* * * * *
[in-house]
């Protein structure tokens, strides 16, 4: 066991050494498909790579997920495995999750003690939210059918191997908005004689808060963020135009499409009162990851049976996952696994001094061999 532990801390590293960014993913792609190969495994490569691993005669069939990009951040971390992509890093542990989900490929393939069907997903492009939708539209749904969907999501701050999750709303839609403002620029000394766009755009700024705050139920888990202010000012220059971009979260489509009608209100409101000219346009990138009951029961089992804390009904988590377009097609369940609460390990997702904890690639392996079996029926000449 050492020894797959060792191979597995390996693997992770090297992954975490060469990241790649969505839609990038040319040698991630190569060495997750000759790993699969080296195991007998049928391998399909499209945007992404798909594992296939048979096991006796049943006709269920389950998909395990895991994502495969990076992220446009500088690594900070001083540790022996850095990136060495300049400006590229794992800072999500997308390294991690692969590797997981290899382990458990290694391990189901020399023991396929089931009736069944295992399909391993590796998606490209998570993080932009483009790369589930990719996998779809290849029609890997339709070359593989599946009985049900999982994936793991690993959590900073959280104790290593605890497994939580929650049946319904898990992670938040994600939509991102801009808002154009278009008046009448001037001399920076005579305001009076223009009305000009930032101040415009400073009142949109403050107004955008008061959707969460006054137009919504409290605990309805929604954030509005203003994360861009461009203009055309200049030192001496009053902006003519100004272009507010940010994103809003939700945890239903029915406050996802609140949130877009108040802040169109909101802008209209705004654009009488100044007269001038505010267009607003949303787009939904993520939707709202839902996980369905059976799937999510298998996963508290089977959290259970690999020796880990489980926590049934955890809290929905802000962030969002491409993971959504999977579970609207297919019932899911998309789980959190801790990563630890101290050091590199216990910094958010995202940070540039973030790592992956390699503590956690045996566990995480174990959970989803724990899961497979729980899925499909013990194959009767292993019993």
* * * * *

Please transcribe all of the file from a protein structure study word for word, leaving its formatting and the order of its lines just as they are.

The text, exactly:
[in-house]
């Protein structure tokens, strides 16, 4: 066991050494498909790579997920495995999750003690939210059918191997908005004689808060963020135009499409009162990851049976996952696994001094061999 532990801390590293960014993913792609190969495994490569691993005669069939990009951040971390992509890093542990989900490929393939069907997903492009939708539209749904969907999501701050999750709303839609403002620029000394766009755009700024705050139920888990202010000012220059971009979260489509009608209100409101000219346009990138009951029961089992804390009904988590377009097609369940609460390990997702904890690639392996079996029926000449 050492020894797959060792191979597995390996693997992770090297992954975490060469990241790649969505839609990038040319040698991630190569060495997750000759790993699969080296195991007998049928391998399909499209945007992404798909594992296939048979096991006796049943006709269920389950998909395990895991994502495969990076992220446009500088690594900070001083540790022996850095990136060495300049400006590229794992800072999500997308390294991690692969590797997981290899382990458990290694391990189901020399023991396929089931009736069944295992399909391993590796998606490209998570993080932009483009790369589930990719996998779809290849029609890997339709070359593989599946009985049900999982994936793991690993959590900073959280104790290593605890497994939580929650049946319904898990992670938040994600939509991102801009808002154009278009008046009448001037001399920076005579305001009076223009009305000009930032101040415009400073009142949109403050107004955008008061959707969460006054137009919504409290605990309805929604954030509005203003994360861009461009203009055309200049030192001496009053902006003519100004272009507010940010994103809003939700945890239903029915406050996802609140949130877009108040802040169109909101802008209209705004654009009488100044007269001038505010267009607003949303787009939904993520939707709202839902996980369905059976799937999510298998996963508290089977959290259970690999020796880990489980926590049934955890809290929905802000962030969002491409993971959504999977579970609207297919019932899911998309789980959190801790990563630890101290050091590199216990910094958010995202940070540039973030790592992956390699503590956690045996566990995480174990959970989803724990899961497979729980899925499909013990194959009767292993019993």